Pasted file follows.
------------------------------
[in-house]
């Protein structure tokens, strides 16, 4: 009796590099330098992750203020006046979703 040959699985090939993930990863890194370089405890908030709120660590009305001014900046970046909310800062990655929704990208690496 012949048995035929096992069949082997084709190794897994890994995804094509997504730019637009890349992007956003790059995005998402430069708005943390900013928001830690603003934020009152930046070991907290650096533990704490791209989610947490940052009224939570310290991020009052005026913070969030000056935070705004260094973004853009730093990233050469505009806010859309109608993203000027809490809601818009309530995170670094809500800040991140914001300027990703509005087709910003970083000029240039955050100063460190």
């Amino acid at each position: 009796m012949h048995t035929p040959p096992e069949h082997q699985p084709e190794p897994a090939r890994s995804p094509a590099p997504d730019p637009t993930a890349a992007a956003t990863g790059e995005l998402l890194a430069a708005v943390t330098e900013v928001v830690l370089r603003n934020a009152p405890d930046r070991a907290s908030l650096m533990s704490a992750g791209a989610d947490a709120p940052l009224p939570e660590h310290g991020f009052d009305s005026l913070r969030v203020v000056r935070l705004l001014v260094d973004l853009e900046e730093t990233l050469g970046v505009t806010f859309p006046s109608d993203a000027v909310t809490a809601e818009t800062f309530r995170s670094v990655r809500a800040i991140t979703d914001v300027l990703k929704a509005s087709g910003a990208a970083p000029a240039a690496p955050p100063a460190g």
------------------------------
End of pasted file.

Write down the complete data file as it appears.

[in-house]
């Protein structure tokens, strides 16, 4: 009796590099330098992750203020006046979703 040959699985090939993930990863890194370089405890908030709120660590009305001014900046970046909310800062990655929704990208690496 012949048995035929096992069949082997084709190794897994890994995804094509997504730019637009890349992007956003790059995005998402430069708005943390900013928001830690603003934020009152930046070991907290650096533990704490791209989610947490940052009224939570310290991020009052005026913070969030000056935070705004260094973004853009730093990233050469505009806010859309109608993203000027809490809601818009309530995170670094809500800040991140914001300027990703509005087709910003970083000029240039955050100063460190």
């Amino acid at each position: 009796m012949h048995t035929p040959p096992e069949h082997q699985p084709e190794p897994a090939r890994s995804p094509a590099p997504d730019p637009t993930a890349a992007a956003t990863g790059e995005l998402l890194a430069a708005v943390t330098e900013v928001v830690l370089r603003n934020a009152p405890d930046r070991a907290s908030l650096m533990s704490a992750g791209a989610d947490a709120p940052l009224p939570e660590h310290g991020f009052d009305s005026l913070r969030v203020v000056r935070l705004l001014v260094d973004l853009e900046e730093t990233l050469g970046v505009t806010f859309p006046s109608d993203a000027v909310t809490a809601e818009t800062f309530r995170s670094v990655r809500a800040i991140t979703d914001v300027l990703k929704a509005s087709g910003a990208a970083p000029a240039a690496p955050p100063a460190g």